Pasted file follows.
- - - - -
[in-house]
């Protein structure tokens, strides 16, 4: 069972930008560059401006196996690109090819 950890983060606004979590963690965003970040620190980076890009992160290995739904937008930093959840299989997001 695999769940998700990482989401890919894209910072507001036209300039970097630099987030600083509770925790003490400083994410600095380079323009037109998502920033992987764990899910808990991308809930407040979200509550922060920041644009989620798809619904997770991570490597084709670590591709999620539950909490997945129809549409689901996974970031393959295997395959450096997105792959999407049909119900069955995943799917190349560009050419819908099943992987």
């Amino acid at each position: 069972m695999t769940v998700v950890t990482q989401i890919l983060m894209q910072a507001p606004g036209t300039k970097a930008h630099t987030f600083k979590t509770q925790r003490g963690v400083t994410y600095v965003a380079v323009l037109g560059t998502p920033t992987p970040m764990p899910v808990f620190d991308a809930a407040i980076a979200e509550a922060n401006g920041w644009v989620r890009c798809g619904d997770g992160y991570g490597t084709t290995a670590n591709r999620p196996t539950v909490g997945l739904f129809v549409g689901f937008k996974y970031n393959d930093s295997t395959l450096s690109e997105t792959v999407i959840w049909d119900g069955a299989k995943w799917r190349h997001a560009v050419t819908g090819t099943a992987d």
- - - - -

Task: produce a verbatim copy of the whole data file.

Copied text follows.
[in-house]
């Protein structure tokens, strides 16, 4: 069972930008560059401006196996690109090819 950890983060606004979590963690965003970040620190980076890009992160290995739904937008930093959840299989997001 695999769940998700990482989401890919894209910072507001036209300039970097630099987030600083509770925790003490400083994410600095380079323009037109998502920033992987764990899910808990991308809930407040979200509550922060920041644009989620798809619904997770991570490597084709670590591709999620539950909490997945129809549409689901996974970031393959295997395959450096997105792959999407049909119900069955995943799917190349560009050419819908099943992987």
């Amino acid at each position: 069972m695999t769940v998700v950890t990482q989401i890919l983060m894209q910072a507001p606004g036209t300039k970097a930008h630099t987030f600083k979590t509770q925790r003490g963690v400083t994410y600095v965003a380079v323009l037109g560059t998502p920033t992987p970040m764990p899910v808990f620190d991308a809930a407040i980076a979200e509550a922060n401006g920041w644009v989620r890009c798809g619904d997770g992160y991570g490597t084709t290995a670590n591709r999620p196996t539950v909490g997945l739904f129809v549409g689901f937008k996974y970031n393959d930093s295997t395959l450096s690109e997105t792959v999407i959840w049909d119900g069955a299989k995943w799917r190349h997001a560009v050419t819908g090819t099943a992987d």